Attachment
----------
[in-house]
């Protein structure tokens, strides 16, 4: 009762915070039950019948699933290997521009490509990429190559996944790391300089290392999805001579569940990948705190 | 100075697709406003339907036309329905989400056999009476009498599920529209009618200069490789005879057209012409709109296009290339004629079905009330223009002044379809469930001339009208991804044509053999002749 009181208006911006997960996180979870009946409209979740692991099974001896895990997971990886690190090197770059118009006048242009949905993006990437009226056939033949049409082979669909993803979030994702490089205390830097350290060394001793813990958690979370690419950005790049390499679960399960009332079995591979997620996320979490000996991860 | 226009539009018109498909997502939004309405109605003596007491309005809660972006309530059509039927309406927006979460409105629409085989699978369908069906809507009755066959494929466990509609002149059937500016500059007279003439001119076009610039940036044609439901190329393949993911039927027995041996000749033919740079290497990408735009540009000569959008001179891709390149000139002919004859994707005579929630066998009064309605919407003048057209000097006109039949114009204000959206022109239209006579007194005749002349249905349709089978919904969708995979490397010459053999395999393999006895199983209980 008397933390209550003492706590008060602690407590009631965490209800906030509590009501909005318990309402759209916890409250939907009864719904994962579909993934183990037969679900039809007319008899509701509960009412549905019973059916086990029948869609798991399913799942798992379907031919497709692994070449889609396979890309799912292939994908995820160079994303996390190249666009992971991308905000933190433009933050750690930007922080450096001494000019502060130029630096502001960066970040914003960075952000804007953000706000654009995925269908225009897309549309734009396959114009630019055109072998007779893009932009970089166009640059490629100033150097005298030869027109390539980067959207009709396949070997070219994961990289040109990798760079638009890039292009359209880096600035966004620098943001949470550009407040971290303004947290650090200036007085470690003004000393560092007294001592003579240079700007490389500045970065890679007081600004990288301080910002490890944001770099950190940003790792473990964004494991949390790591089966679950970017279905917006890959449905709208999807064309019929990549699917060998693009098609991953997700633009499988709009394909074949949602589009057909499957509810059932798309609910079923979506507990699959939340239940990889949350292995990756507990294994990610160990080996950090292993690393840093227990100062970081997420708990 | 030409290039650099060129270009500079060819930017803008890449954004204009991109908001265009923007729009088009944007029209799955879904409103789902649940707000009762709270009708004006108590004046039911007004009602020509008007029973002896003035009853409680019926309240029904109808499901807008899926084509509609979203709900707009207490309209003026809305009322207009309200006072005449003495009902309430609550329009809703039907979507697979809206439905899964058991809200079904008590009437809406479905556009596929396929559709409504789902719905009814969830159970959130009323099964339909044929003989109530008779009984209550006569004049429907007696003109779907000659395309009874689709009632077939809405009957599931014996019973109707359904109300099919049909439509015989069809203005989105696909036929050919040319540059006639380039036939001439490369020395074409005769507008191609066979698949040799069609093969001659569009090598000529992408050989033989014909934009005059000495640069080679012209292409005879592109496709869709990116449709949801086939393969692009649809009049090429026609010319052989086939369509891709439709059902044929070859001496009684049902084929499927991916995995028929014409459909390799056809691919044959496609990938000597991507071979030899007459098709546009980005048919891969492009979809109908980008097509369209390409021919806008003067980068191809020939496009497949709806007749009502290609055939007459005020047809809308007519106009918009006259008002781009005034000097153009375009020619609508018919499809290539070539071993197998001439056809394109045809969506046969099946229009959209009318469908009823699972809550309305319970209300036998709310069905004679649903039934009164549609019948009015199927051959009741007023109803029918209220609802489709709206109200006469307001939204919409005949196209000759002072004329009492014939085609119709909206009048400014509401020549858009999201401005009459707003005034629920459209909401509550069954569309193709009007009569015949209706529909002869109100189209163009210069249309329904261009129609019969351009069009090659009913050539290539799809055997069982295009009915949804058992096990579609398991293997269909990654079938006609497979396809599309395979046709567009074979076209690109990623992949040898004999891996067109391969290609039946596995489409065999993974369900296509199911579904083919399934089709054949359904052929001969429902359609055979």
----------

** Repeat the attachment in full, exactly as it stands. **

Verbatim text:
[in-house]
């Protein structure tokens, strides 16, 4: 009762915070039950019948699933290997521009490509990429190559996944790391300089290392999805001579569940990948705190 | 100075697709406003339907036309329905989400056999009476009498599920529209009618200069490789005879057209012409709109296009290339004629079905009330223009002044379809469930001339009208991804044509053999002749 009181208006911006997960996180979870009946409209979740692991099974001896895990997971990886690190090197770059118009006048242009949905993006990437009226056939033949049409082979669909993803979030994702490089205390830097350290060394001793813990958690979370690419950005790049390499679960399960009332079995591979997620996320979490000996991860 | 226009539009018109498909997502939004309405109605003596007491309005809660972006309530059509039927309406927006979460409105629409085989699978369908069906809507009755066959494929466990509609002149059937500016500059007279003439001119076009610039940036044609439901190329393949993911039927027995041996000749033919740079290497990408735009540009000569959008001179891709390149000139002919004859994707005579929630066998009064309605919407003048057209000097006109039949114009204000959206022109239209006579007194005749002349249905349709089978919904969708995979490397010459053999395999393999006895199983209980 008397933390209550003492706590008060602690407590009631965490209800906030509590009501909005318990309402759209916890409250939907009864719904994962579909993934183990037969679900039809007319008899509701509960009412549905019973059916086990029948869609798991399913799942798992379907031919497709692994070449889609396979890309799912292939994908995820160079994303996390190249666009992971991308905000933190433009933050750690930007922080450096001494000019502060130029630096502001960066970040914003960075952000804007953000706000654009995925269908225009897309549309734009396959114009630019055109072998007779893009932009970089166009640059490629100033150097005298030869027109390539980067959207009709396949070997070219994961990289040109990798760079638009890039292009359209880096600035966004620098943001949470550009407040971290303004947290650090200036007085470690003004000393560092007294001592003579240079700007490389500045970065890679007081600004990288301080910002490890944001770099950190940003790792473990964004494991949390790591089966679950970017279905917006890959449905709208999807064309019929990549699917060998693009098609991953997700633009499988709009394909074949949602589009057909499957509810059932798309609910079923979506507990699959939340239940990889949350292995990756507990294994990610160990080996950090292993690393840093227990100062970081997420708990 | 030409290039650099060129270009500079060819930017803008890449954004204009991109908001265009923007729009088009944007029209799955879904409103789902649940707000009762709270009708004006108590004046039911007004009602020509008007029973002896003035009853409680019926309240029904109808499901807008899926084509509609979203709900707009207490309209003026809305009322207009309200006072005449003495009902309430609550329009809703039907979507697979809206439905899964058991809200079904008590009437809406479905556009596929396929559709409504789902719905009814969830159970959130009323099964339909044929003989109530008779009984209550006569004049429907007696003109779907000659395309009874689709009632077939809405009957599931014996019973109707359904109300099919049909439509015989069809203005989105696909036929050919040319540059006639380039036939001439490369020395074409005769507008191609066979698949040799069609093969001659569009090598000529992408050989033989014909934009005059000495640069080679012209292409005879592109496709869709990116449709949801086939393969692009649809009049090429026609010319052989086939369509891709439709059902044929070859001496009684049902084929499927991916995995028929014409459909390799056809691919044959496609990938000597991507071979030899007459098709546009980005048919891969492009979809109908980008097509369209390409021919806008003067980068191809020939496009497949709806007749009502290609055939007459005020047809809308007519106009918009006259008002781009005034000097153009375009020619609508018919499809290539070539071993197998001439056809394109045809969506046969099946229009959209009318469908009823699972809550309305319970209300036998709310069905004679649903039934009164549609019948009015199927051959009741007023109803029918209220609802489709709206109200006469307001939204919409005949196209000759002072004329009492014939085609119709909206009048400014509401020549858009999201401005009459707003005034629920459209909401509550069954569309193709009007009569015949209706529909002869109100189209163009210069249309329904261009129609019969351009069009090659009913050539290539799809055997069982295009009915949804058992096990579609398991293997269909990654079938006609497979396809599309395979046709567009074979076209690109990623992949040898004999891996067109391969290609039946596995489409065999993974369900296509199911579904083919399934089709054949359904052929001969429902359609055979």